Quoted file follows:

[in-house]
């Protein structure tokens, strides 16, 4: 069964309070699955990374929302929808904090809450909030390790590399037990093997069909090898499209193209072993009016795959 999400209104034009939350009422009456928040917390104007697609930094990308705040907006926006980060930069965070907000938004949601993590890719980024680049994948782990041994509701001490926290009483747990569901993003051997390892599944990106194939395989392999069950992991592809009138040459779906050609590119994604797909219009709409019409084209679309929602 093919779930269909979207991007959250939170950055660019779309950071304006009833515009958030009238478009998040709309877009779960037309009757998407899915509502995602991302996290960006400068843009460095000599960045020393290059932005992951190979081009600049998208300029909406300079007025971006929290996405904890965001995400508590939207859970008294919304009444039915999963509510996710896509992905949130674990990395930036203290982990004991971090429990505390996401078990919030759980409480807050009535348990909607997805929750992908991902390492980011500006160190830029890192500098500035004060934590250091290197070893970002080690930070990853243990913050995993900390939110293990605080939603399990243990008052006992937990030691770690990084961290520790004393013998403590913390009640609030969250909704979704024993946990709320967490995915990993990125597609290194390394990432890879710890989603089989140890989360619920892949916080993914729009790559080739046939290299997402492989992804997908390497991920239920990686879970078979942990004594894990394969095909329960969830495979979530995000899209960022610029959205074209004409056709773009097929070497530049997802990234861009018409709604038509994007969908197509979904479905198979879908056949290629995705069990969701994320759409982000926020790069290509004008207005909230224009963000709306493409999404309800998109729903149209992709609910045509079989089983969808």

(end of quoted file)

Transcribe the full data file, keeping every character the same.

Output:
[in-house]
């Protein structure tokens, strides 16, 4: 069964309070699955990374929302929808904090809450909030390790590399037990093997069909090898499209193209072993009016795959 999400209104034009939350009422009456928040917390104007697609930094990308705040907006926006980060930069965070907000938004949601993590890719980024680049994948782990041994509701001490926290009483747990569901993003051997390892599944990106194939395989392999069950992991592809009138040459779906050609590119994604797909219009709409019409084209679309929602 093919779930269909979207991007959250939170950055660019779309950071304006009833515009958030009238478009998040709309877009779960037309009757998407899915509502995602991302996290960006400068843009460095000599960045020393290059932005992951190979081009600049998208300029909406300079007025971006929290996405904890965001995400508590939207859970008294919304009444039915999963509510996710896509992905949130674990990395930036203290982990004991971090429990505390996401078990919030759980409480807050009535348990909607997805929750992908991902390492980011500006160190830029890192500098500035004060934590250091290197070893970002080690930070990853243990913050995993900390939110293990605080939603399990243990008052006992937990030691770690990084961290520790004393013998403590913390009640609030969250909704979704024993946990709320967490995915990993990125597609290194390394990432890879710890989603089989140890989360619920892949916080993914729009790559080739046939290299997402492989992804997908390497991920239920990686879970078979942990004594894990394969095909329960969830495979979530995000899209960022610029959205074209004409056709773009097929070497530049997802990234861009018409709604038509994007969908197509979904479905198979879908056949290629995705069990969701994320759409982000926020790069290509004008207005909230224009963000709306493409999404309800998109729903149209992709609910045509079989089983969808």